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August 7, 1985, New York Times, Successor is Sworn In, by Richard J. Meislin,

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August 7, 1985, New York Times, Successor is Sworn In, by Richard J. Meislin,

MEXICO CITY, Aug. 6— Linden Forbes Sampson Burnham, who ruled the South American country of Guyana since 1964, died today in a Guyanese hospital after a throat operation. He was 62 years old.

Desmond Hoyte, the country's Prime Minister, was sworn in to succeed him under the Guyanese Constitution. Mr. Hoyte has served as a senior minister in the Guyanese Cabinet for more than a decade, mostly in economic posts, and had been named Prime Minister by Mr. Burnham last year.

The new President is viewed as a political and philosophical protege of Mr. Burnham. ''I don't think you're going to see much of a change,'' said John Galinas, an American consultant who represents Guyana.

Mr. Galinas said Mr. Burnham had been suffering for several weeks from a throat condition that caused his voice to fail toward the end of the day. As recently as last Friday, he said, the President had mentioned in a telephone call that he would ''have to do something about that.''

The President was admitted for surgery to the Georgetown Hospital Monday night, and was reported to have died at 10:45 A.M. today.


For more than two decades, Mr. Burnham maintained himself in power through a combination of small social gains and what his critics charged were larger repressive acts.

The goal of his Government, Mr. Burnham said, was to create a state of ''cooperative Socialism'' that would remove the vestiges of Guyana's former British colonial rule, which ended in 1966, free it from alignments with foreign powers and give it self-sufficiency in food, clothing and shelter.

It was a goal that he never reached for his country of 800,000 in 21 years in power.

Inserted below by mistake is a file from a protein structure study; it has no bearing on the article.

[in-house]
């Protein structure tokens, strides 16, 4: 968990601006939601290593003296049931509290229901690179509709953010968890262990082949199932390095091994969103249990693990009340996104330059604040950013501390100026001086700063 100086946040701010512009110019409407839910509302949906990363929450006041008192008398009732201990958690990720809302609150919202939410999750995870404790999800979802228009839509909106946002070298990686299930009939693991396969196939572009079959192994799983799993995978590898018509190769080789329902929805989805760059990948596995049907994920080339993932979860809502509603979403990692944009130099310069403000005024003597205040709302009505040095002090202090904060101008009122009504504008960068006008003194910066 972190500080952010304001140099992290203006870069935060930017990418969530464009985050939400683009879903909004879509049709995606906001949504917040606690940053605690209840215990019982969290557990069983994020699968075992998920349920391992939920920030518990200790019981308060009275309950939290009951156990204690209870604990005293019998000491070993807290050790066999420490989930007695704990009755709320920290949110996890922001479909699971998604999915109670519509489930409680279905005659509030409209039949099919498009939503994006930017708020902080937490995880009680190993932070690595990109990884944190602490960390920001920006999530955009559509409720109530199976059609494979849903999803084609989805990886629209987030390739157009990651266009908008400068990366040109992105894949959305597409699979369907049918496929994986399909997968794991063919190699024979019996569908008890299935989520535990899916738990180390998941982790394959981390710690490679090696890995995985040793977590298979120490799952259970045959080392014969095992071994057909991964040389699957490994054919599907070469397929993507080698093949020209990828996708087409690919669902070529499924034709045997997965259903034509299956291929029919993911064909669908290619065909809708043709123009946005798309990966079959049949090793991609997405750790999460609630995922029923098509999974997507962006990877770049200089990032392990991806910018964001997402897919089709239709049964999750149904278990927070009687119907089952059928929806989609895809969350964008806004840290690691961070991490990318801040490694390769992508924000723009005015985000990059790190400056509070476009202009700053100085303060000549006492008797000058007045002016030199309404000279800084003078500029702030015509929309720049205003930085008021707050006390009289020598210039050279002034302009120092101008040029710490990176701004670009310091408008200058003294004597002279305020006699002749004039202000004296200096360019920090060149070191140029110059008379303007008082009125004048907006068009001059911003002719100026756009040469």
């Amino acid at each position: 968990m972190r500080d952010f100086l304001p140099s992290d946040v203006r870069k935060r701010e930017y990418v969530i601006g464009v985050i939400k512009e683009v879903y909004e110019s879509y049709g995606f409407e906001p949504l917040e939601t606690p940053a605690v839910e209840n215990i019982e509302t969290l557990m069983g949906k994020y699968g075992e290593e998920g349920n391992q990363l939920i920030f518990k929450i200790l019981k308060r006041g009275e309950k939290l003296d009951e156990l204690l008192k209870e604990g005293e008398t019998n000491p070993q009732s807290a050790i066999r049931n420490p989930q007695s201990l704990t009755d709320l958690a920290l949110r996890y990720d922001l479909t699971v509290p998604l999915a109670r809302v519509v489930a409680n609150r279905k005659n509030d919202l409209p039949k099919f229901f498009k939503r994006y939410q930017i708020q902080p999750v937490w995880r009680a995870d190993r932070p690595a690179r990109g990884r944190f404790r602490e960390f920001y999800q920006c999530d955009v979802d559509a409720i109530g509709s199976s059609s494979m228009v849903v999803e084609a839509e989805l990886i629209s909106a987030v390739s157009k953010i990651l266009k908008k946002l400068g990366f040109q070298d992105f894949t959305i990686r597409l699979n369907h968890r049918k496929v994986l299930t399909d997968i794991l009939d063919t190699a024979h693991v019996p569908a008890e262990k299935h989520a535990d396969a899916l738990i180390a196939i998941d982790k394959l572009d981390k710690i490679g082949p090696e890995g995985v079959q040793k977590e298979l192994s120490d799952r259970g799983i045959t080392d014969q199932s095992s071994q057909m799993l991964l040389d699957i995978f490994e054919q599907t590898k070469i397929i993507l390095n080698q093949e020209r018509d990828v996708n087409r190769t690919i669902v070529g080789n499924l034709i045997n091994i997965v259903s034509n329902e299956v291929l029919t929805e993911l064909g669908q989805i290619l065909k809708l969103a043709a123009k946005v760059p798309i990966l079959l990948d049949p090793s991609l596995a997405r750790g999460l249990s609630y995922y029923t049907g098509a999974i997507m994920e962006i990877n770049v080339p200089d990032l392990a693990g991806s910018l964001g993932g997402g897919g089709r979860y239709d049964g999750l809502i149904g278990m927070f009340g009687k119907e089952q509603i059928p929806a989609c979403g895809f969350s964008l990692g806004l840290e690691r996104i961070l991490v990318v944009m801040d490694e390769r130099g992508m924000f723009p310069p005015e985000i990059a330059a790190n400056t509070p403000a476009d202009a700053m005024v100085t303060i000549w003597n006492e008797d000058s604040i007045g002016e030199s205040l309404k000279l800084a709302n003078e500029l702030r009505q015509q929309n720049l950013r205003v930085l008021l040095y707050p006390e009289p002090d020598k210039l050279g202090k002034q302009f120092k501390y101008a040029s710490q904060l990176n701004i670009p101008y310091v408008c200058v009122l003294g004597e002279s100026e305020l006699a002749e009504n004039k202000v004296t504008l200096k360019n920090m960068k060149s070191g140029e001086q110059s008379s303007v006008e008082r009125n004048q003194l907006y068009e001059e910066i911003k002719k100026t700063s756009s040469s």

The goal seemed to become more elusive in recent years as the price of Guyana's basic commodities - sugar, rice and bauxite - fell sharply in international markets.

Mr. Burnham's Government had been losing popularity in recent years as the financial crisis made it difficult to import even such basic foods as wheat flour.

In 1978 the country, which had a reputation as a haven for bizarre cults, was shaken by the disaster at Jonestown, in which more than 900 Americans at a commune died after Jim Jones ordered his followers to drink punch laced with cyanide.

Critics said Mr. Burnham had increasingly come to rely on repressive acts to maintain himself in power, a charge that he repeatedly denied.

Pastel Suits and Cowboy Boots

Mr. Burnham was a sharp-witted man who would punctuate his statements with a nearly demonic laugh. He seemed to delight in irritating his more conservative Caribbean colleagues by flaunting his leftist sympathies, and was the most outspoken critic among Caribbean leaders of the United States invasion of Grenada in 1983.

Despite his railing at the vestiges of British colonialism, Mr. Burnham was a heavy smoker of John Player Specials cigarettes. He was said by diplomats to be suffering from diabetes and to be a heavy drinker; even pre-noon visitors to his modest, booklined office in Georgetown were invited to join him in one or more glasses of Guyanese rum. The President was a flamboyant dresser as well, favoring pastel leisure suits with matching cowboy boots.

Mr. Burnham was born Feb. 20, 1923, in Georgetown. He was educated at the University of London, where he became involved in politics as president of the West Indian Student's Union.

In 1949 he became a co-founder of the People's Progressive Party - now the major opposition party in Guyana -and served in posts as a member of the Georgetown City Council and Minister of Education before joining in the 1957 founding of the People's National Congress, the party that brought him to power as Prime Minister in 1964, when the party defeated the Marxist Government of Dr. Cheddi B. Jagan. Two years later, when the country gained independence from Britain, Mr. Burnham became Prime Minister and President.

Mr. Burnham is survived by his wife, Viola, who is a former headmistress of a Georgetown girls' school, and two teen-age daughters, as well as three daughters from a previous marriage.

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